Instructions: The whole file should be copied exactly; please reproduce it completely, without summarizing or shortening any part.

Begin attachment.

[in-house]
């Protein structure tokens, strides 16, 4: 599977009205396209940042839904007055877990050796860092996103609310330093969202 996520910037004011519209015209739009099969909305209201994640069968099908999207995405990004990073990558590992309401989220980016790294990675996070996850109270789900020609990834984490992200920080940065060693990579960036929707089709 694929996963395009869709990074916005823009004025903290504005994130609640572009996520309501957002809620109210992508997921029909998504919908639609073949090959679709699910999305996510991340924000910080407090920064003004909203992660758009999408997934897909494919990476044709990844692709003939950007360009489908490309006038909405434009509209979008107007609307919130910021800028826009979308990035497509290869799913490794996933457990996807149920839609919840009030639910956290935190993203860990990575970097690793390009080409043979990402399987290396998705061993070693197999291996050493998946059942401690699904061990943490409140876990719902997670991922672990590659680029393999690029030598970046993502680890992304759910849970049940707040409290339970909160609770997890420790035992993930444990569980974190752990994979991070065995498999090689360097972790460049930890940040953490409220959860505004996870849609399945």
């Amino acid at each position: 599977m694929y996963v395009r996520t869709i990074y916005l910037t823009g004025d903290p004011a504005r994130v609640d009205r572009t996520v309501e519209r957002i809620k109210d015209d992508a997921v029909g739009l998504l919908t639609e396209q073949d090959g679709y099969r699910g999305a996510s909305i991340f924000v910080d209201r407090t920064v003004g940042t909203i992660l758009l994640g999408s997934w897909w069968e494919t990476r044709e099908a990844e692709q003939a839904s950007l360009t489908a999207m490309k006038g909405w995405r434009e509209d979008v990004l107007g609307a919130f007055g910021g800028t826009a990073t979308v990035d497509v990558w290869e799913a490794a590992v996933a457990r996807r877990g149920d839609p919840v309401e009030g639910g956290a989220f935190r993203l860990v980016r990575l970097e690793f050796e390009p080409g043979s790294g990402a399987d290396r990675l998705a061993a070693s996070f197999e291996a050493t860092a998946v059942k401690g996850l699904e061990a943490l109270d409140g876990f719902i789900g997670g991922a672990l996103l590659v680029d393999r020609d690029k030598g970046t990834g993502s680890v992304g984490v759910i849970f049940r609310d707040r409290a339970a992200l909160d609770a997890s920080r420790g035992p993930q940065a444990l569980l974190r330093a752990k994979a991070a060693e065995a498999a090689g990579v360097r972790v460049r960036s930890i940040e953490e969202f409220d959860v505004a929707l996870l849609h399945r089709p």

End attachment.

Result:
[in-house]
């Protein structure tokens, strides 16, 4: 599977009205396209940042839904007055877990050796860092996103609310330093969202 996520910037004011519209015209739009099969909305209201994640069968099908999207995405990004990073990558590992309401989220980016790294990675996070996850109270789900020609990834984490992200920080940065060693990579960036929707089709 694929996963395009869709990074916005823009004025903290504005994130609640572009996520309501957002809620109210992508997921029909998504919908639609073949090959679709699910999305996510991340924000910080407090920064003004909203992660758009999408997934897909494919990476044709990844692709003939950007360009489908490309006038909405434009509209979008107007609307919130910021800028826009979308990035497509290869799913490794996933457990996807149920839609919840009030639910956290935190993203860990990575970097690793390009080409043979990402399987290396998705061993070693197999291996050493998946059942401690699904061990943490409140876990719902997670991922672990590659680029393999690029030598970046993502680890992304759910849970049940707040409290339970909160609770997890420790035992993930444990569980974190752990994979991070065995498999090689360097972790460049930890940040953490409220959860505004996870849609399945």
């Amino acid at each position: 599977m694929y996963v395009r996520t869709i990074y916005l910037t823009g004025d903290p004011a504005r994130v609640d009205r572009t996520v309501e519209r957002i809620k109210d015209d992508a997921v029909g739009l998504l919908t639609e396209q073949d090959g679709y099969r699910g999305a996510s909305i991340f924000v910080d209201r407090t920064v003004g940042t909203i992660l758009l994640g999408s997934w897909w069968e494919t990476r044709e099908a990844e692709q003939a839904s950007l360009t489908a999207m490309k006038g909405w995405r434009e509209d979008v990004l107007g609307a919130f007055g910021g800028t826009a990073t979308v990035d497509v990558w290869e799913a490794a590992v996933a457990r996807r877990g149920d839609p919840v309401e009030g639910g956290a989220f935190r993203l860990v980016r990575l970097e690793f050796e390009p080409g043979s790294g990402a399987d290396r990675l998705a061993a070693s996070f197999e291996a050493t860092a998946v059942k401690g996850l699904e061990a943490l109270d409140g876990f719902i789900g997670g991922a672990l996103l590659v680029d393999r020609d690029k030598g970046t990834g993502s680890v992304g984490v759910i849970f049940r609310d707040r409290a339970a992200l909160d609770a997890s920080r420790g035992p993930q940065a444990l569980l974190r330093a752990k994979a991070a060693e065995a498999a090689g990579v360097r972790v460049r960036s930890i940040e953490e969202f409220d959860v505004a929707l996870l849609h399945r089709p």